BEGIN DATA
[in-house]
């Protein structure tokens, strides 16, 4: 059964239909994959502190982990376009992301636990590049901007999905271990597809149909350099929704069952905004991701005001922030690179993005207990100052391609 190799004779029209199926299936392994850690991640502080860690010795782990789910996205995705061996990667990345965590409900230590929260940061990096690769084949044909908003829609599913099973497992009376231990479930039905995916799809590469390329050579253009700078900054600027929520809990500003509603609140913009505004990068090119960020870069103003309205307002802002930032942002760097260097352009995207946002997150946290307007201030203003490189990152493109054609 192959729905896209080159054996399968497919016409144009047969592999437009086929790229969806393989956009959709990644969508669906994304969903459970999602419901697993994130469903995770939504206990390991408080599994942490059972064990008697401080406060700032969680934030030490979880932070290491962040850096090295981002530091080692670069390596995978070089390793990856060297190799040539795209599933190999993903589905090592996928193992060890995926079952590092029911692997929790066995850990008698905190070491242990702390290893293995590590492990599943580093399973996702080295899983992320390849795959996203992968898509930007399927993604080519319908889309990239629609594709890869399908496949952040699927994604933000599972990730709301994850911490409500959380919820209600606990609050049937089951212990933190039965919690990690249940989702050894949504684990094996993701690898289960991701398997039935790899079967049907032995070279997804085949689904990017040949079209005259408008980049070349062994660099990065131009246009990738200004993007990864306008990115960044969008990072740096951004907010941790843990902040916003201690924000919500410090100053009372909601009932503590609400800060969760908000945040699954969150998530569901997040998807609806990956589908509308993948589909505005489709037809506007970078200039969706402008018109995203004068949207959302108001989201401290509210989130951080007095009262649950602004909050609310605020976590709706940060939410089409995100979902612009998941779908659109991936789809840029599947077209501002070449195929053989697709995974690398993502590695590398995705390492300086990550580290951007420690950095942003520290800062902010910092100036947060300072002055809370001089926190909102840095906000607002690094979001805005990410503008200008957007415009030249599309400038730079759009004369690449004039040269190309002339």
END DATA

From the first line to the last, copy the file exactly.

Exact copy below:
[in-house]
């Protein structure tokens, strides 16, 4: 059964239909994959502190982990376009992301636990590049901007999905271990597809149909350099929704069952905004991701005001922030690179993005207990100052391609 190799004779029209199926299936392994850690991640502080860690010795782990789910996205995705061996990667990345965590409900230590929260940061990096690769084949044909908003829609599913099973497992009376231990479930039905995916799809590469390329050579253009700078900054600027929520809990500003509603609140913009505004990068090119960020870069103003309205307002802002930032942002760097260097352009995207946002997150946290307007201030203003490189990152493109054609 192959729905896209080159054996399968497919016409144009047969592999437009086929790229969806393989956009959709990644969508669906994304969903459970999602419901697993994130469903995770939504206990390991408080599994942490059972064990008697401080406060700032969680934030030490979880932070290491962040850096090295981002530091080692670069390596995978070089390793990856060297190799040539795209599933190999993903589905090592996928193992060890995926079952590092029911692997929790066995850990008698905190070491242990702390290893293995590590492990599943580093399973996702080295899983992320390849795959996203992968898509930007399927993604080519319908889309990239629609594709890869399908496949952040699927994604933000599972990730709301994850911490409500959380919820209600606990609050049937089951212990933190039965919690990690249940989702050894949504684990094996993701690898289960991701398997039935790899079967049907032995070279997804085949689904990017040949079209005259408008980049070349062994660099990065131009246009990738200004993007990864306008990115960044969008990072740096951004907010941790843990902040916003201690924000919500410090100053009372909601009932503590609400800060969760908000945040699954969150998530569901997040998807609806990956589908509308993948589909505005489709037809506007970078200039969706402008018109995203004068949207959302108001989201401290509210989130951080007095009262649950602004909050609310605020976590709706940060939410089409995100979902612009998941779908659109991936789809840029599947077209501002070449195929053989697709995974690398993502590695590398995705390492300086990550580290951007420690950095942003520290800062902010910092100036947060300072002055809370001089926190909102840095906000607002690094979001805005990410503008200008957007415009030249599309400038730079759009004369690449004039040269190309002339």